“This album was entirely created by Jaime and Mike” is the statement leading in ‘Jojo’s Chillin’,’ a fastpaced storytelling track vividly portraying the tale of a succesful narcotics smuggling operation. It’s more than just a custodial announcement, in a way, it’s a declaration of intent; two guys working within an almost forgotten rap tradition, with a singular vision to build something that lasts. Killer Mike has always been a fiery emcee, unafraid to speak clearly and well-informed on politically heavy topics, with a passion and assertive tone unmatched in rap since Ice Cube’s first four solo albums. Now six albums deep into his career, Mike crafts his finest album yet.
Without an abundance of features (the opening track is a Southern posse affair, while El-P guests as emcee in another cut) and El-P as the single producer at the helm, the album has a laser-guided precision in vision. It’s method of operating is firmly rooted in the rich tradition of hip-hop’s producer/mc duo’s while simultaneously being a true product of it’s time. It’s also smartly sequenced into a distinct arc. Peep for instance, how the bold indictment of ‘Reagan’ (in which rap itself doesn’t get a free pass either) is followed by ‘Don’t Die,’ a track telling the tale of Mike being visited by crooked cops out for blood because of his perceived challenge to the status quo. This double bill forms the center of the album, and for good reason. It builds up toward the action-packed but meaningful violent mid-piece and not long after it, the tension edges down with a critical dedication to ATL and NY life, a heartfelt ode to Mike’s grandfather and finally, an examination of R.A.P. Music and it’s meaning to the protagonist in the album’s title song.
Throughout the album, Mike shows off his highly impressive technical prowess on heavily percussive raps that still manage to incorporate an almost melodic flow centered around his southern twang, like exemplified on the joyful verbal acrobatics of the rapping-for-rapping’s sake ‘Go.’ Really though, the whole album is an example of an emcee who’s been in the game for a while, has perfected his craft, but still has an axe to grind and the hunger of a young buck with his stomache growling. Welcome to advanced rap studies, with Killer Mike as your professor.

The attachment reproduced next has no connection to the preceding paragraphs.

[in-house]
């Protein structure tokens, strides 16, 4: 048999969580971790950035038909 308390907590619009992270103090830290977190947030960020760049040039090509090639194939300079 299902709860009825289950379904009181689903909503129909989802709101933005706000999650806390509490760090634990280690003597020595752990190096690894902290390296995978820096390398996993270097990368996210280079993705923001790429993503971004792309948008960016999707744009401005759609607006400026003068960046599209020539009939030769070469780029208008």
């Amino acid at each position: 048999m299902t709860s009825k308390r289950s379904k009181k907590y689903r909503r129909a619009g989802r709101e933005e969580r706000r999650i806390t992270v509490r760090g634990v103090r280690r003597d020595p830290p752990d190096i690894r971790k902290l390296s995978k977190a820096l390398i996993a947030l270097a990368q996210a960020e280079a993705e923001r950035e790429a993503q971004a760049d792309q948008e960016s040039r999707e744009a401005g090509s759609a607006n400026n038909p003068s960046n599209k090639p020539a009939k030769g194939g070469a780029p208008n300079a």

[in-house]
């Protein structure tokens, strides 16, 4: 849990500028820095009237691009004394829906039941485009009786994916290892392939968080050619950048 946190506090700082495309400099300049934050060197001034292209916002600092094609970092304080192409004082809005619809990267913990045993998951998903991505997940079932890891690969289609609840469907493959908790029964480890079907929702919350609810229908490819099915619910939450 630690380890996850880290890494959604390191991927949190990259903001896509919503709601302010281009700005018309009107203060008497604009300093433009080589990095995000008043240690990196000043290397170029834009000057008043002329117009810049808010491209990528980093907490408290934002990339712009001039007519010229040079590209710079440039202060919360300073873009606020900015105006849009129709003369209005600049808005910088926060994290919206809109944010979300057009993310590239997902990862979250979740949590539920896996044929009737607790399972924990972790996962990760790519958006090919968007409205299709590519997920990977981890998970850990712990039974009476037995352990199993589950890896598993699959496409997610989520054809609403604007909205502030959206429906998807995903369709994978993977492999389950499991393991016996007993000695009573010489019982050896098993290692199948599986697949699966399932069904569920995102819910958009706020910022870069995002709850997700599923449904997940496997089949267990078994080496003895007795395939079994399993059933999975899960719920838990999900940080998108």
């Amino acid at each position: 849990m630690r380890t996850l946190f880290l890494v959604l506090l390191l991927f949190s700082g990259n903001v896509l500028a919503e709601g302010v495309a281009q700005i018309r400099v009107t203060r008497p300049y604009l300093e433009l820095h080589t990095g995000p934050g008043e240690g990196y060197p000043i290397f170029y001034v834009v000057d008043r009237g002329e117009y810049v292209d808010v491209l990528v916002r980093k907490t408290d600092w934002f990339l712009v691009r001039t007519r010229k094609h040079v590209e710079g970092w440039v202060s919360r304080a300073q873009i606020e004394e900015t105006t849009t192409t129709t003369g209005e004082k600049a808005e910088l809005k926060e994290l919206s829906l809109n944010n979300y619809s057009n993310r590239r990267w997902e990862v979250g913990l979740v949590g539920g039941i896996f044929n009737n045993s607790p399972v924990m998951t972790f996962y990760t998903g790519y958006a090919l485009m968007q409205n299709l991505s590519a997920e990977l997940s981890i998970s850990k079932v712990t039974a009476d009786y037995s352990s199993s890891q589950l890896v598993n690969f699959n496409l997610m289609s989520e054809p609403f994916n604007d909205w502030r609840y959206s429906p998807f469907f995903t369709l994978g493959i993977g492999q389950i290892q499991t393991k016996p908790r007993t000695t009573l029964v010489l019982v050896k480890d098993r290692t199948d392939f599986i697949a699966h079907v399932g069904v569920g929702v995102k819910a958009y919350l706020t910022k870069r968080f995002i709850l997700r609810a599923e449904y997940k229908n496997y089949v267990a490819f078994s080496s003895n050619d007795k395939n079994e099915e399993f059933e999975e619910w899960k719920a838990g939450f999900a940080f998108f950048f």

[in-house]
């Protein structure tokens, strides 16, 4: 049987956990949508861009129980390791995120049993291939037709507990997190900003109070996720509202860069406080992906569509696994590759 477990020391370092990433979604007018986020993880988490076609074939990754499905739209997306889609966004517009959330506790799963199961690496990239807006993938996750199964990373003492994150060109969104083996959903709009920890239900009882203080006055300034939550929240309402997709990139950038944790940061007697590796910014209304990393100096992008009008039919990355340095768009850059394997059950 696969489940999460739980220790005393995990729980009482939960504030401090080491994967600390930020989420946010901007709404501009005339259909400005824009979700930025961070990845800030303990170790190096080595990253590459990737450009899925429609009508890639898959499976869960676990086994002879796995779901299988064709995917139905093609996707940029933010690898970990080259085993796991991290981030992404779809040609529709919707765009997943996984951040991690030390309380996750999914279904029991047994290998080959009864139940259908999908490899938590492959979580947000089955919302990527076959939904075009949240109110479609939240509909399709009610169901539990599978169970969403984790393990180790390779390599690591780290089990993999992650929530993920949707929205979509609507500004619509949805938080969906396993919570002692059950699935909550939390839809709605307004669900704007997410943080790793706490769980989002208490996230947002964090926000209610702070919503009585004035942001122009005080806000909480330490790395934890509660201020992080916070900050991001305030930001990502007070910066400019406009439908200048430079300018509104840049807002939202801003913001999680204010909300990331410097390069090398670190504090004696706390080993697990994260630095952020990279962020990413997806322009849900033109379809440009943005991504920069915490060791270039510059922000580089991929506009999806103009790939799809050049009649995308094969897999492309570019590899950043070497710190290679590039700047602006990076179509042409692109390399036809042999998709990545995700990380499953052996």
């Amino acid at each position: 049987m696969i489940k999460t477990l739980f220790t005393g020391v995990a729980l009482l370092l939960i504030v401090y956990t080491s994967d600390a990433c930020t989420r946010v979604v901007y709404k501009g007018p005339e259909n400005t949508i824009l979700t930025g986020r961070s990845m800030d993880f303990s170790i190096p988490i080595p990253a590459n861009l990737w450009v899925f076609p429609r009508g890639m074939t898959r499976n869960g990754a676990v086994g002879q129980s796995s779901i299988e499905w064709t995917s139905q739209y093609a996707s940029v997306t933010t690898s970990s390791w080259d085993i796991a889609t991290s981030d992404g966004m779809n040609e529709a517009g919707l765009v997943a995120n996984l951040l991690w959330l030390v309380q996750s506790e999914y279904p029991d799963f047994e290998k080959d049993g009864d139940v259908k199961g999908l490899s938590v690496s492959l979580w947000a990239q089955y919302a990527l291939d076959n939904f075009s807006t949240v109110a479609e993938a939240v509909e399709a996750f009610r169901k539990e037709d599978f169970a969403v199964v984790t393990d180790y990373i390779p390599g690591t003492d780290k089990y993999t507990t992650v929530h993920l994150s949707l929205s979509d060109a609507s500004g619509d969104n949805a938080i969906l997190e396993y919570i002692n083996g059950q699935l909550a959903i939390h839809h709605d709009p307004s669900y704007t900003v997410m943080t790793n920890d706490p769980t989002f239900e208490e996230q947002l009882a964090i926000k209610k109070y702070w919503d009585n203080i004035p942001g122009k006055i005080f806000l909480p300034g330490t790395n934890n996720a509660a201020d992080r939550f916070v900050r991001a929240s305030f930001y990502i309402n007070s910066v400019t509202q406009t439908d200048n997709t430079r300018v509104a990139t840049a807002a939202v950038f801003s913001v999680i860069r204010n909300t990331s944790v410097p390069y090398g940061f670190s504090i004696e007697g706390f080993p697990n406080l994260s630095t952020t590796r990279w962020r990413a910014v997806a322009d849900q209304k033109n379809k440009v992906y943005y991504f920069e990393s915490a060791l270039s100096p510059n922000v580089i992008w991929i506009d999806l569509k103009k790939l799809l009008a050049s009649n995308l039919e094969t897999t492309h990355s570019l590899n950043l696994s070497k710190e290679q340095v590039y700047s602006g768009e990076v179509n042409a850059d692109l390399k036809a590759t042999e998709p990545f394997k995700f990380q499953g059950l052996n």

El-Producto’s bombastic electronics provide the perfect fit for Mike’s seering political diatribes, personal stories and rappity-rap exercises. Though steeped in Bomb Squad boombap, with several musical nods to Public Enemy classics, it’s far from a rehash of old sounds. Rather, it reinterprets everything you’ve heard from PE and NWA and translates it to a dystopian 2012 where the slapping drums, clicks, whirs and synths provide the ultimate backdrop to the hardcore lyrics of R.A.P. Music. El-P is famed for his specific brand of auditory chaos, that you should never mistake for recklessness. Wielding it like a veteran, he knows exactly where to dial it back and where to let go, setting the perfect stage for Mike to both rap his ass off and offer introspection.
Like Cube taking his West Coast rhymes to the Bomb Squad in NY back 1990, Mike southern spits matched with El-P’s blissful noise from the east creates something more than the sum of its parts. In short, it’s everything a hip-hop album should be, ticking off all the boxes without sounding coldly calculated. Calling it a classic is tempting, but even though the album certainly deserves it, it seems unlikely it will make a dent in the rap landscape of 2012 like Cube did in the early 90s. Times have changed. Fortunately, some rappers and producers still don’t feel like dabbling in bubblegum pop or wallowing in nostalgia. They rather build further upon the rich foundations of rap.
And deliver the rap album of the year when we’re not even halfway through it yet.